“As you continue to use ingredients, the more processes they go through, the more you have to account for. It might seem insignificant, but it adds up quickly,” he says.

The key is to approach costing as a product manufacturer would: basing ingredient cost on the usable amount of each ingredient; determining time, labor and overhead to produce a menu item; and approaching recipe writing more like a science than an art.

“Recipe documentation is huge,” Kelnhofer says. “Ultimately, you’re creating standards on the ingredients being used, quantity, labor, prep times, methods, tools and equipment used. So believe it or not, a recipe is a very complex document.”

To ensure accurate costing and product consistency across York, Pa.-based Rutter’s Farm Stores’ made-to-order foodservice program, foodservice director Ryan Krebs works with quality-assurance supervisors to develop specs for each recipe that get sent to individual stores and become part of employees’ training process that they’re required to sign off on.

“It becomes part of the coded recipe guide so employees can refer back to it,” Krebs says. “That’s down to things like pre-weighing fries, because one person’s handful is not another person’s handful.”

Creating Value

Rutter’s sells a lot of combo meals through its touch-screen kiosk ordering system, leveraging a “saving 59 cents” option with wrap or sandwich combos.

Another grabber is the “value menu.” Instead of listing food items randomly, Rutter’s aggregates a full listing of lessthan-$ 1.99 items under the value package—typifying the importance of categorizing or creating buckets.

“People hitting the value button almost always add more to their basket,” Krebs says. “The combo meal is also huge for us because people are spending more, but in their minds they’re saving money.”

The kiosk home screen also alerts customers to new items or draws attention to lagging ones. “If we see an item dragging in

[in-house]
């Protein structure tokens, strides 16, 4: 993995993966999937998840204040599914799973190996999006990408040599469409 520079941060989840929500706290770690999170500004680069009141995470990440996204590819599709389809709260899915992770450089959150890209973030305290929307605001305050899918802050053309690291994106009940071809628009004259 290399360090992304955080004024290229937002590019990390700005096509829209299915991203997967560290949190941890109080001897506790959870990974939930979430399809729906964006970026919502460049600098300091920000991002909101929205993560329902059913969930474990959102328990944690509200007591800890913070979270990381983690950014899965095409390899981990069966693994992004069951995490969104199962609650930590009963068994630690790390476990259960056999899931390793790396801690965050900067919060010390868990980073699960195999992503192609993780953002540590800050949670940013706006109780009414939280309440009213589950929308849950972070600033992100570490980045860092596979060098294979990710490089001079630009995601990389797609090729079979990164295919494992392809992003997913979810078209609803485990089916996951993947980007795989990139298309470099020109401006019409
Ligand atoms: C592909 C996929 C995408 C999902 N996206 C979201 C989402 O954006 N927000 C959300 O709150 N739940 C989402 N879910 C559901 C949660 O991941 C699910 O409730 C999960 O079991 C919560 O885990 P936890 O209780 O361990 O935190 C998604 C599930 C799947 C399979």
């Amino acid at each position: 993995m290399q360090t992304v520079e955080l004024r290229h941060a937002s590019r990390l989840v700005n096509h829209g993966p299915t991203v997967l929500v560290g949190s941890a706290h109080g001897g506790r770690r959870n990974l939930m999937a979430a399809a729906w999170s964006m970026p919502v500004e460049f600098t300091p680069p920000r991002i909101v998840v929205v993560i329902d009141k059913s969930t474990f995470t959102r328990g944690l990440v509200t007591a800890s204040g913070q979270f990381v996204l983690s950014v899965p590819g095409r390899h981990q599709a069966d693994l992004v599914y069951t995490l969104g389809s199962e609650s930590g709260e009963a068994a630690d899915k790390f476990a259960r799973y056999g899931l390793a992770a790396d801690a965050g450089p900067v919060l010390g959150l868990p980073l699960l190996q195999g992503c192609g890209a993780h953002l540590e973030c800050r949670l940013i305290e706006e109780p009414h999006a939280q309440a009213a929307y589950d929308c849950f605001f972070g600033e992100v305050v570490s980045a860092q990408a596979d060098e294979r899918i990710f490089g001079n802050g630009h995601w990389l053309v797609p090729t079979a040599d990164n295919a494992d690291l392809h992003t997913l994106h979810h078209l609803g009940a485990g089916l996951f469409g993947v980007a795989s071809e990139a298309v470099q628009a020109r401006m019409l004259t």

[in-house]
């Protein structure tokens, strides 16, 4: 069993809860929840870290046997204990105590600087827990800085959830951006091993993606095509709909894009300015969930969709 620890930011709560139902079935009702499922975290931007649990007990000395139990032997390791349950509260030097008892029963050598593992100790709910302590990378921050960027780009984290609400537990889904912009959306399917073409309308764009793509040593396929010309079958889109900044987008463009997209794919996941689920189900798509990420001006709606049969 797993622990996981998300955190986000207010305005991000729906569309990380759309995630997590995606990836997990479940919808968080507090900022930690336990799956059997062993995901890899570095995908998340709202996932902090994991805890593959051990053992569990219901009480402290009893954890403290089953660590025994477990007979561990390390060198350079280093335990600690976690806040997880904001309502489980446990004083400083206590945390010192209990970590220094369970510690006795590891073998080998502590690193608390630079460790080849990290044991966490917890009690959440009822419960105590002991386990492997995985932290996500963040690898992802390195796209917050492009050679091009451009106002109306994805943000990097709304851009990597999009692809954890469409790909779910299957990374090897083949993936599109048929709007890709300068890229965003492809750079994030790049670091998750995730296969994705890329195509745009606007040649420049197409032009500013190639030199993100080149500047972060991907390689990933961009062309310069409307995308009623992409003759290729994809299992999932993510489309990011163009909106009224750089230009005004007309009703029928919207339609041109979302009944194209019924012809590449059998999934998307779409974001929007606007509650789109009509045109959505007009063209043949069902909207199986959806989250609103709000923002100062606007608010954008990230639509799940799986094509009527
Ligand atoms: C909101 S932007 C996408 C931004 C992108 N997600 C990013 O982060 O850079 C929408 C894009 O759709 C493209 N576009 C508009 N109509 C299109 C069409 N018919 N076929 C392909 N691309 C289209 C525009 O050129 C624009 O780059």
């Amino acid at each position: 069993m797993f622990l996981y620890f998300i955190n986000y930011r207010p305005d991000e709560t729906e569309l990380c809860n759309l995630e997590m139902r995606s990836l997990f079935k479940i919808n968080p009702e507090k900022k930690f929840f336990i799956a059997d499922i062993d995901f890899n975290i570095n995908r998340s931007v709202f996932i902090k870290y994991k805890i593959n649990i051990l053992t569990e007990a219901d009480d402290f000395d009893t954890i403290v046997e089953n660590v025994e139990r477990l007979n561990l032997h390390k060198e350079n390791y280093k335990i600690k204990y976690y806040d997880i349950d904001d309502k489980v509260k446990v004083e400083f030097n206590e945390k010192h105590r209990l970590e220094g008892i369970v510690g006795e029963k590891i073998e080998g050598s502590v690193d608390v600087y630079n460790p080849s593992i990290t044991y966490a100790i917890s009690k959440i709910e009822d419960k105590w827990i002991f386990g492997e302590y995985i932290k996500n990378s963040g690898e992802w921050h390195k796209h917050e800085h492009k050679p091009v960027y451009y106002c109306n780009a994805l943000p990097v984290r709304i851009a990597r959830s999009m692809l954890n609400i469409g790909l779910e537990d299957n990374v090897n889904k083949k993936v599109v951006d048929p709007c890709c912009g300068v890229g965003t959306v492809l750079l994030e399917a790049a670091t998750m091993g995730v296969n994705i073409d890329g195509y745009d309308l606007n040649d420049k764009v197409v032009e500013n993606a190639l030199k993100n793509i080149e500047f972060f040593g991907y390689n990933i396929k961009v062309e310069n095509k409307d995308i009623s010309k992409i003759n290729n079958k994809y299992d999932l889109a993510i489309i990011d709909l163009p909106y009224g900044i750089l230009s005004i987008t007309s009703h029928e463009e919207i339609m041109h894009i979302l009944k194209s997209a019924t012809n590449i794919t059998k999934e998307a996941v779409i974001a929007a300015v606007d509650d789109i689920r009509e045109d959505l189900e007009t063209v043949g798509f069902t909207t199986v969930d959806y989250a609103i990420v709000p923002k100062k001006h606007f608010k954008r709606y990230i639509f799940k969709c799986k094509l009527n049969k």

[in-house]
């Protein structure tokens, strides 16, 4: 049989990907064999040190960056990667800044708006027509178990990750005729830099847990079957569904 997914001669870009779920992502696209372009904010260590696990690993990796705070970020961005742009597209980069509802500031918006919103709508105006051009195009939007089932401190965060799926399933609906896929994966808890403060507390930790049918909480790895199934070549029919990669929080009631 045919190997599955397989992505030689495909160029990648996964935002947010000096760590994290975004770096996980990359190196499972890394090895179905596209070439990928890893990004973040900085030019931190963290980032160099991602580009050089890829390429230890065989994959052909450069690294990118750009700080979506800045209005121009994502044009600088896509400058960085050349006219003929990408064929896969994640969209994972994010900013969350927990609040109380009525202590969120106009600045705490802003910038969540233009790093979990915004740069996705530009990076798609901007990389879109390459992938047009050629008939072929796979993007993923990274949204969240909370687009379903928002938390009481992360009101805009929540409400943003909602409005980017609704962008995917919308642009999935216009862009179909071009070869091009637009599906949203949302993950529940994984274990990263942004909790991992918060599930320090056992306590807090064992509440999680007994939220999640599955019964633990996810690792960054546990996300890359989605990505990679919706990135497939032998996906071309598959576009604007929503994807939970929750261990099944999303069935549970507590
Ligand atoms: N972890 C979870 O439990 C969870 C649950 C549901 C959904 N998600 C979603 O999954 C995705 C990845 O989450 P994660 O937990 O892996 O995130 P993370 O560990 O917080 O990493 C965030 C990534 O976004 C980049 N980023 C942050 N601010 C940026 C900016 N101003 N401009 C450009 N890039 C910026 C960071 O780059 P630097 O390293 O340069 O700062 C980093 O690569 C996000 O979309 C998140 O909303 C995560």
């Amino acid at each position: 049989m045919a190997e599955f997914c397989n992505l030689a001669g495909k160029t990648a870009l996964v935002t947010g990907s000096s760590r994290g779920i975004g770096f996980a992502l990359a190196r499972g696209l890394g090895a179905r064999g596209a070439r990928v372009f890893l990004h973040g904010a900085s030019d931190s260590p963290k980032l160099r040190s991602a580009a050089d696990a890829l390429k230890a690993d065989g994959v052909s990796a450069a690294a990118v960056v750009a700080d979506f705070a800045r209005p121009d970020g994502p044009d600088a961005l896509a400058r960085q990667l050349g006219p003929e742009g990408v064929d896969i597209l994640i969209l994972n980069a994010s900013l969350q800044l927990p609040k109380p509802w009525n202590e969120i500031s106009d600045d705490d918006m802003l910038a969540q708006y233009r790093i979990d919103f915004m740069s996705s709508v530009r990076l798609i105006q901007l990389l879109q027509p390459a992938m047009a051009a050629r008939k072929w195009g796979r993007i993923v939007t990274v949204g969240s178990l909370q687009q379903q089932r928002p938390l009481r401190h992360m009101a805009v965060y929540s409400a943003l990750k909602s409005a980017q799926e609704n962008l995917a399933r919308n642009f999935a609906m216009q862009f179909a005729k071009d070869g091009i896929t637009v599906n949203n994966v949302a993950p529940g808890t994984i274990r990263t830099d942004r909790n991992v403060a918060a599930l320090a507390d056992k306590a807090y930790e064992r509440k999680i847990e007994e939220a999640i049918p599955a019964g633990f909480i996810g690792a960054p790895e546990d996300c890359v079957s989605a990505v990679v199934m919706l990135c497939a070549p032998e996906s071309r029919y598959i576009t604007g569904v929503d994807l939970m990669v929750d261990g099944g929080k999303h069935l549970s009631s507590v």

sales and everything else is increasing, we put it on the front screen and sales increase,” he says. “It forces customers to check it out because it’s screaming at them when they walk up.”

Because Rutter’s menu is comparatively large—spanning categories such as breakfast, sandwiches, wraps, burgers, nachos, tacos, quesadillas, salads, sides, low-carb, kids’ meals and desserts—ingredients are often cross-utilized to maximize profits while keeping labor and SKUs at a minimum.

“Many c-stores weren’t built to handle the volumes we do now. It’s about determining: How many SKUs can I carry in 2,000 or 3,000 square feet of space?” says Krebs. “The foods and cooking times don’t change; I’m just spreading options and giving the customer more to choose from, which satisfies them and brings more margin back to us. So when thinking in terms of adding diversity, I try as best I can to dig into what we already have and see how I can manipulate that.”

A protein, for example, can be incorporated into a taco, salad, wrap, quesadilla, burrito and sandwich, as well as served in a basket with side and drink. Elsewhere, Rutter’s recently upped its tiered side-order sizes from two to three (regular, large and family), which Krebs says entices customers to trade up to get the most bang for their buck.

Cross-utilization makes foodservice programs more streamlined and—ultimately—more successful, Kelnhofer says.